APPELLATE COURT OF ILLINOIS, FIRST DISTRICT, INDUSTRIAL COMMISSION DIVISION
513 N.E.2d 870, 160 Ill. App. 3d 825, 112 Ill. Dec. 261 1987.IL.1246
Appeal from the Circuit Court of Cook County; the Hon. Mary M. Conrad, Judge, presiding.
JUSTICE McCULLOUGH delivered the opinion of the court. BARRY, P.J., and KASSERMAN, McNAMARA, and WOODWARD, JJ., concur.
DECISION OF THE COURT DELIVERED BY THE HONORABLE JUDGE MCCULLOUGH
This case involves a cross-appeal from an order of the Commission, confirmed by the circuit court, denying additional penalties and attorney fees under sections 19(k) and 16 of the Workers' Compensation Act (Act) (Ill. Rev. Stat. 1985, ch. 48, pars. 138.19(k), 138.16). The underlying appeal by the employer from the Commission order was settled between the parties and dismissed by prior order of this court. The issue is whether the Commission erred in failing to award additional penalties and fees because of the unreasonable refusal of the employer to pay any benefits in contravention of its statutory duty.
The facts are straightforward. On February 24, 1983, claimant, an off-duty deputy sheriff with the Cook County Department of Corrections, Sheriff's Department, was dining in a Chicago restaurant. Two men entered the restaurant with a dog, demanding service which the waitress refused because of the presence of the dog. The men refused to leave. Claimant came to the aid of the waitress, identified himself as a police officer, and escorted the two men from the restaurant. They resisted and one man punched claimant in his left eye. That individual was arrested by Chicago police officers.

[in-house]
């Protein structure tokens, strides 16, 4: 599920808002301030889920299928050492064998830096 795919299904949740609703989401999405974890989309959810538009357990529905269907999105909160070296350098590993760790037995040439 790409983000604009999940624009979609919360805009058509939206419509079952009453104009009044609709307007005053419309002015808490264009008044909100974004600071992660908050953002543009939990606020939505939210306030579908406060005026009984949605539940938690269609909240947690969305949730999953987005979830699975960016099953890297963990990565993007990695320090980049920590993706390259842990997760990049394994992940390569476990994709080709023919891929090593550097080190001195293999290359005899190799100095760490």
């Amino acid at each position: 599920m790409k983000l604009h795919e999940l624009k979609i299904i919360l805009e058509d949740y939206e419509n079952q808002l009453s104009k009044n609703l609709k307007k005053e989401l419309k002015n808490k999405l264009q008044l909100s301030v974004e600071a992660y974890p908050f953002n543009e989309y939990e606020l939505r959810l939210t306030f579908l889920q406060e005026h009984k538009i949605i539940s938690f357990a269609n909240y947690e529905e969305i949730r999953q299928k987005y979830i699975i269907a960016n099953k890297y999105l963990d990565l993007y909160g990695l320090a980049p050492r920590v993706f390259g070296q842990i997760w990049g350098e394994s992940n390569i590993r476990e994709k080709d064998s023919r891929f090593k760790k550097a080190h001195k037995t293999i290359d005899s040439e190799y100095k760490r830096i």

Claimant received emergency treatment for a corneal abrasion. Subsequent treatment was rendered by Dr. Kohn, an ophthalmologist, who medicated and bandaged the eye. Claimant's eye injury substantially healed by April 1, 1983, although claimant was required to continue eye drops and occasionally suffered minor flare-ups of disability to the eye. In addition, one week after the assault claimant began suffering severe headaches and was referred by Kohn to Dr. Glassenberg, a neurologist. For 11 months, Glassenberg prescribed a variety of medication and muscle relaxants for claimant's headaches. Eventually they subsided and claimant was released to return to duty in February of 1984.
Claimant testified that on February 25, 1983, he called respondent's chief security officer, Ruiz, and notified him of his injury. He also claimed he called one of his shift commanders, Nelson, on March 2, 1983, to explain his absence. He stated he mailed copies of the police report to Jean Dolan, safety coordinator for respondent, two to three weeks after his injury. He also made a telephone call to Dolan in which he told her he was involved in a duty injury. He asked that she mail accident forms to him because he was too ill or medicated to travel to the office. In response, Dolan allegedly told claimant he had to come to the office to fill out the reports and refused to mail him forms. On his return to work, claimant was reinstated to duty, although he was refused status as a deputy sheriff allegedly because of unspecified mental problems. Although he filled out the accident forms, the department refused to pay benefits to him.